My uncle, who was with 101st airborne, rigged his BACKWARDS and had snap pads to go over the hooks made for him in England.
Wow. It was the 101st (through Band of Brothers) that initially got me interested in the M1 many years ago. Do you have any pics of how he rigged it? So interesting!
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  #24  
Old 03-07-2021, 07:35 PM
jimthompson502002 jimthompson502002 is offline
 
Join Date: Nov 2009
Location: La Crosse, Wisconsin
Posts: 2,988
Default slings

Quote:
Originally Posted by M1Rifleman View Post
Wow. It was the 101st (through Band of Brothers) that initially got me interested in the M1 many years ago. Do you have any pics of how he rigged it? So interesting!
His daughter may have, but she died a couple of years ago. He showed me on one of my first M1's back in the mid-sixties.

It's simple. Just reverse everything 180 degrees. By the way, the keepers over the hook points doesn't work too well and tends to retire the keepers early. Never actually saw that in old images.

When I was doing more shooting, especially during the molycoated tests, during which I sometimes burned hundreds of rounds a day, I purchased, then had fabricated, and finally made MYSELF, long, loose keepers, intentionally to cover the sharp points of the hooks. Put as many as four on each sling. There's always some pain with research, especially dealing with whackos who won't read the literature or facts and trying to sort out their madness, but actually BLEEDING is not a welcome part of the repertoire I enjoy or encourage. One purchaser of one of my test rifles had a kind of hissy fit about that, I guess because he couldn't figure out how to remove them or erroneously imagined the extra-long, three-hook custom sling was an antique from the forties (which it wasn't, and that was spelled out in great detail LONG before he got it, and clearly shown and identified in the imagery, same as the re-marked salvage butt stock I got from Ronninger). He also sniveled that I'd had ".308" stamped with "RS" over the bogus left-hand markings, also clearly shown in the photos. Some of that, I guess, involves reading comprehension.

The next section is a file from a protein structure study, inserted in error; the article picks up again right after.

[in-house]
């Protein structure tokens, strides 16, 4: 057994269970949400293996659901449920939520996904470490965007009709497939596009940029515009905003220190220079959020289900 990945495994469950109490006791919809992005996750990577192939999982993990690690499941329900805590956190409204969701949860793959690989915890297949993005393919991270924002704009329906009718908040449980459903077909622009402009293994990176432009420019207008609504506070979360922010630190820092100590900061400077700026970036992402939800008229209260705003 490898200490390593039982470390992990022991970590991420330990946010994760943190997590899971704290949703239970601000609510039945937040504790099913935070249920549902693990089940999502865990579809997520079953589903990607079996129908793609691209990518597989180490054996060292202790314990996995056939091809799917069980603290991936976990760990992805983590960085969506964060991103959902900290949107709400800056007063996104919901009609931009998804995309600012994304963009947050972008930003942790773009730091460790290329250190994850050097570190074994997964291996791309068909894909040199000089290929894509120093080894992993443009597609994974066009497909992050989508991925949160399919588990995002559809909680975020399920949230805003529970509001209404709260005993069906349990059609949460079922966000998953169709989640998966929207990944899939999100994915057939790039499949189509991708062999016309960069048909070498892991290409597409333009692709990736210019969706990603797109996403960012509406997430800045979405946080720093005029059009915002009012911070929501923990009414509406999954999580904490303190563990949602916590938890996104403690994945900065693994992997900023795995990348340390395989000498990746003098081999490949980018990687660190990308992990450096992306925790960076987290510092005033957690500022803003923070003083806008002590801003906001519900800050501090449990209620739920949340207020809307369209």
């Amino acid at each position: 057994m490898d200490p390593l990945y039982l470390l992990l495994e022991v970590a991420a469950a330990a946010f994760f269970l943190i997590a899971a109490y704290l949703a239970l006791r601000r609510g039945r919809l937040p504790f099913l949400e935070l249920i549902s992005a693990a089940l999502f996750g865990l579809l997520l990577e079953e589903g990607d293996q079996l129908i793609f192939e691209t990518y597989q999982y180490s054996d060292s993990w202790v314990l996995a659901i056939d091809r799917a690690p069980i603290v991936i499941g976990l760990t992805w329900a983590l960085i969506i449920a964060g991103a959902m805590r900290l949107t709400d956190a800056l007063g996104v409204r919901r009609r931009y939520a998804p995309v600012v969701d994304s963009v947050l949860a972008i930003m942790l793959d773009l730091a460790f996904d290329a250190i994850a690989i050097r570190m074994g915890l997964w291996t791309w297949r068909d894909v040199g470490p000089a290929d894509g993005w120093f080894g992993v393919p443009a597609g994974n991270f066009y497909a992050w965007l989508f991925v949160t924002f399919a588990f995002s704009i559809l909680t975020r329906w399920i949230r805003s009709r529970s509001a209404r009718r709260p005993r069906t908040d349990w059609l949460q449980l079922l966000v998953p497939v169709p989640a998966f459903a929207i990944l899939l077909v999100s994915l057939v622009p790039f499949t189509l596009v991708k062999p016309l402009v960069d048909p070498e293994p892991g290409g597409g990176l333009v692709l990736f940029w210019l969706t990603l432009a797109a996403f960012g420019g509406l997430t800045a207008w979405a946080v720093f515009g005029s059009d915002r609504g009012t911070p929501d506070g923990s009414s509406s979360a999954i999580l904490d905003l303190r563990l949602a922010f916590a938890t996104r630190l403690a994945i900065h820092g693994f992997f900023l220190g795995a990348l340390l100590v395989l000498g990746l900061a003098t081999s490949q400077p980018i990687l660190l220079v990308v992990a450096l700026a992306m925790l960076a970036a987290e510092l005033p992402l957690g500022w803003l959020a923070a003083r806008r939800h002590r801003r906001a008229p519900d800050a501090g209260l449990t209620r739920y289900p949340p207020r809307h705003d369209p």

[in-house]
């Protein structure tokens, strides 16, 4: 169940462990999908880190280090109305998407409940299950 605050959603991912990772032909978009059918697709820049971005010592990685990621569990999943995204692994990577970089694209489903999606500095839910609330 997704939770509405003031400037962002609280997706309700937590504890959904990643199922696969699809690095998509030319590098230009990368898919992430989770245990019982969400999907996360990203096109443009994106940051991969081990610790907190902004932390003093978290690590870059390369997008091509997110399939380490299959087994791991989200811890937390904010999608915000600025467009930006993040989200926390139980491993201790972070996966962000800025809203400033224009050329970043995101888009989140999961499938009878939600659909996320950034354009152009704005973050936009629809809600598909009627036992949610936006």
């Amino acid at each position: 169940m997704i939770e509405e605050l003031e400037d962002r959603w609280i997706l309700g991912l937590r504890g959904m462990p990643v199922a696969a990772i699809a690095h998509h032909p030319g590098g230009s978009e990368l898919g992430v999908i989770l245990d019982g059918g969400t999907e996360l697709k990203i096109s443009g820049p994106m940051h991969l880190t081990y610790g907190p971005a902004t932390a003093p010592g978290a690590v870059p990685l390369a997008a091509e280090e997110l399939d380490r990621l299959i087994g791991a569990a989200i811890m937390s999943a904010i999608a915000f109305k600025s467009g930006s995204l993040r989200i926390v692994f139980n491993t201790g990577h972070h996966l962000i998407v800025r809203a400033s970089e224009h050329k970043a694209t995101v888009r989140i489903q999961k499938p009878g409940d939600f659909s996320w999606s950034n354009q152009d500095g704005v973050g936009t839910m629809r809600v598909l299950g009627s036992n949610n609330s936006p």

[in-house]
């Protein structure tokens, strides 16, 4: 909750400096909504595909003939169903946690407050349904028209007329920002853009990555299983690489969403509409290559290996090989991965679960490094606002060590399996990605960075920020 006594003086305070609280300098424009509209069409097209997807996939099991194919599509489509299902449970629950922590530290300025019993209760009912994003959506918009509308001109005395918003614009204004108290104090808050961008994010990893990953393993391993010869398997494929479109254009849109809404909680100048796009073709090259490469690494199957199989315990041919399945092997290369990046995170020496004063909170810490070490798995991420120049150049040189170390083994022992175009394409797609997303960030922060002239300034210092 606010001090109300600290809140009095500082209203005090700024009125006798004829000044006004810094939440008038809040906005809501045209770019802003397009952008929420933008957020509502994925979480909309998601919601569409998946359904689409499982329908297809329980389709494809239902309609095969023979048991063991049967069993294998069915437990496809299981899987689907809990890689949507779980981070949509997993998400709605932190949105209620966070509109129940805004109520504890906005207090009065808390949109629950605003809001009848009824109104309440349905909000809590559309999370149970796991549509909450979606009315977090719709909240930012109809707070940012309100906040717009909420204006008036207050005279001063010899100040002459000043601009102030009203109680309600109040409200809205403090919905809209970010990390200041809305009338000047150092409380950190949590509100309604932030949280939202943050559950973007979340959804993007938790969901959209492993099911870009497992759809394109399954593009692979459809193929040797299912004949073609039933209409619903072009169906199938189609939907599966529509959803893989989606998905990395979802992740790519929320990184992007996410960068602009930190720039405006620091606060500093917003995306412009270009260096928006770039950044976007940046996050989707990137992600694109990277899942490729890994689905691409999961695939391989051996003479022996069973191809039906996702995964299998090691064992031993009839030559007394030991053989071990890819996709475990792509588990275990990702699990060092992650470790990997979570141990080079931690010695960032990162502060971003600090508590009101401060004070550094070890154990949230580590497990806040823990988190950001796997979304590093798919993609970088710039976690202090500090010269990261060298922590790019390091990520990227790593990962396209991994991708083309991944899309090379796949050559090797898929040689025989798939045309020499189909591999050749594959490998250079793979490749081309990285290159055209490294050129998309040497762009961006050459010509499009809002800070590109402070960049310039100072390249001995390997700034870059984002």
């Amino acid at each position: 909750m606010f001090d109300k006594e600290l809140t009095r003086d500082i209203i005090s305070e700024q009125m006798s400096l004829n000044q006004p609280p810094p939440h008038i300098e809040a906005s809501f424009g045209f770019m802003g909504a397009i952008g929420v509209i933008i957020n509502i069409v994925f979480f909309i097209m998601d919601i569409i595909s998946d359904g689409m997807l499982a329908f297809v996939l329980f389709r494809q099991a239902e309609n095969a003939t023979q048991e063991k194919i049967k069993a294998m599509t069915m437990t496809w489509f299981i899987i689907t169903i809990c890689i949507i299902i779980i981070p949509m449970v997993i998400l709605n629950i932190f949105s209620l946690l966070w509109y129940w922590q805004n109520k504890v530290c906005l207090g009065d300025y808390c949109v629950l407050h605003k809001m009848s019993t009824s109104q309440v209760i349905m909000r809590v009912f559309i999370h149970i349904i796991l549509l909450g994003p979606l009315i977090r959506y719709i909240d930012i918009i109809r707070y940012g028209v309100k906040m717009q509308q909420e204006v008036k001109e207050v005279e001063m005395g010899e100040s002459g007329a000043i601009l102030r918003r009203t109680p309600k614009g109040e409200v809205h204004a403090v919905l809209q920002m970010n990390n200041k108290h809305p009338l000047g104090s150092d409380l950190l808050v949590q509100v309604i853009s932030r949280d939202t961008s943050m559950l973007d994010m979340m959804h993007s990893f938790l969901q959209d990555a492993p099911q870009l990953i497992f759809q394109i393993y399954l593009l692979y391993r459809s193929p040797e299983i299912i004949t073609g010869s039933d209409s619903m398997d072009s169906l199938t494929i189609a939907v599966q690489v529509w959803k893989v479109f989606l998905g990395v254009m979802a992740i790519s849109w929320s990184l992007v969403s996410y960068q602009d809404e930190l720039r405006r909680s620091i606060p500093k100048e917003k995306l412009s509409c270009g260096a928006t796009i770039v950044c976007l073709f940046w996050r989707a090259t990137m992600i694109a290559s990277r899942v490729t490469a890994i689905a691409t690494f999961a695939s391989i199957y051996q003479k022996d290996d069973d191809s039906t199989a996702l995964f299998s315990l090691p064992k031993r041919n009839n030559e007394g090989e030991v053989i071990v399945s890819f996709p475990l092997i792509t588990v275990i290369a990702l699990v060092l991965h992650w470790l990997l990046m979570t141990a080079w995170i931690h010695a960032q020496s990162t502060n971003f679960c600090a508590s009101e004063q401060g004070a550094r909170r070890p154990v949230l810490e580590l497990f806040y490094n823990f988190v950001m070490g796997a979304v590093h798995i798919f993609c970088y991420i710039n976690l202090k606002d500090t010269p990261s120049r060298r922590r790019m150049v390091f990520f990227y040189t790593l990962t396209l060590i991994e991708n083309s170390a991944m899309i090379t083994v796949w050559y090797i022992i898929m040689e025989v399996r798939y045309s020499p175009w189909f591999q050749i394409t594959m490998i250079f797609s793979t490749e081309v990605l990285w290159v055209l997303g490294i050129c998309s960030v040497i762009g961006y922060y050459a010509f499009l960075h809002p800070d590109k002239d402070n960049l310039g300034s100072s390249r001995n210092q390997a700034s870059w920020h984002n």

But that's digression.

A sling is a shooting aid, a carrying strap, and a trim or furniture item. Rig 'em in whatever manner works for you, or the way that pleases folks--it isn't the holy rites of a religion. If it becomes that, by all means, stick to the infantry norm. If it's a collector's item, fine. That's an "artifact". But if it's eighty years old, don't blame anyone else when it snaps suddenly and dumps your rifle on the cement.

Last edited by jimthompson502002; 04-14-2021 at 11:40 PM. Reason: updated detail